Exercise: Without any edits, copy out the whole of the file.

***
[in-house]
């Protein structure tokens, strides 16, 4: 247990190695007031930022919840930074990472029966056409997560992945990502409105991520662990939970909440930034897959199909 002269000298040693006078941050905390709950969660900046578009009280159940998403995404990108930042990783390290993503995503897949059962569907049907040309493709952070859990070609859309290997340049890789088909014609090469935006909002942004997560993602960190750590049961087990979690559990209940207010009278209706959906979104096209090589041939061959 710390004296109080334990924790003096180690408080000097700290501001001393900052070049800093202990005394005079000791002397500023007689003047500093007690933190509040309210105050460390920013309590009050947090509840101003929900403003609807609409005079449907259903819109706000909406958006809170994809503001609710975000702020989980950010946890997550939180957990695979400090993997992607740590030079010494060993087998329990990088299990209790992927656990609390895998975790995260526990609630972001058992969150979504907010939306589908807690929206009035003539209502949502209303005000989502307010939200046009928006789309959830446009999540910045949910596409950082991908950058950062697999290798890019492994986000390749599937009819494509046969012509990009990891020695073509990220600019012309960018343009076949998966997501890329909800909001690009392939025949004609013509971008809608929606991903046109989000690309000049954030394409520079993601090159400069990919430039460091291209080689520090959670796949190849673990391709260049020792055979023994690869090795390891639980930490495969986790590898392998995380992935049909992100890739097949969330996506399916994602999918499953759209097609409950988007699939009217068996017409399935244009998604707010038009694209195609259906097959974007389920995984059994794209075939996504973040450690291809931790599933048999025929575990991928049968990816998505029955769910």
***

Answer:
[in-house]
């Protein structure tokens, strides 16, 4: 247990190695007031930022919840930074990472029966056409997560992945990502409105991520662990939970909440930034897959199909 002269000298040693006078941050905390709950969660900046578009009280159940998403995404990108930042990783390290993503995503897949059962569907049907040309493709952070859990070609859309290997340049890789088909014609090469935006909002942004997560993602960190750590049961087990979690559990209940207010009278209706959906979104096209090589041939061959 710390004296109080334990924790003096180690408080000097700290501001001393900052070049800093202990005394005079000791002397500023007689003047500093007690933190509040309210105050460390920013309590009050947090509840101003929900403003609807609409005079449907259903819109706000909406958006809170994809503001609710975000702020989980950010946890997550939180957990695979400090993997992607740590030079010494060993087998329990990088299990209790992927656990609390895998975790995260526990609630972001058992969150979504907010939306589908807690929206009035003539209502949502209303005000989502307010939200046009928006789309959830446009999540910045949910596409950082991908950058950062697999290798890019492994986000390749599937009819494509046969012509990009990891020695073509990220600019012309960018343009076949998966997501890329909800909001690009392939025949004609013509971008809608929606991903046109989000690309000049954030394409520079993601090159400069990919430039460091291209080689520090959670796949190849673990391709260049020792055979023994690869090795390891639980930490495969986790590898392998995380992935049909992100890739097949969330996506399916994602999918499953759209097609409950988007699939009217068996017409399935244009998604707010038009694209195609259906097959974007389920995984059994794209075939996504973040450690291809931790599933048999025929575990991928049968990816998505029955769910």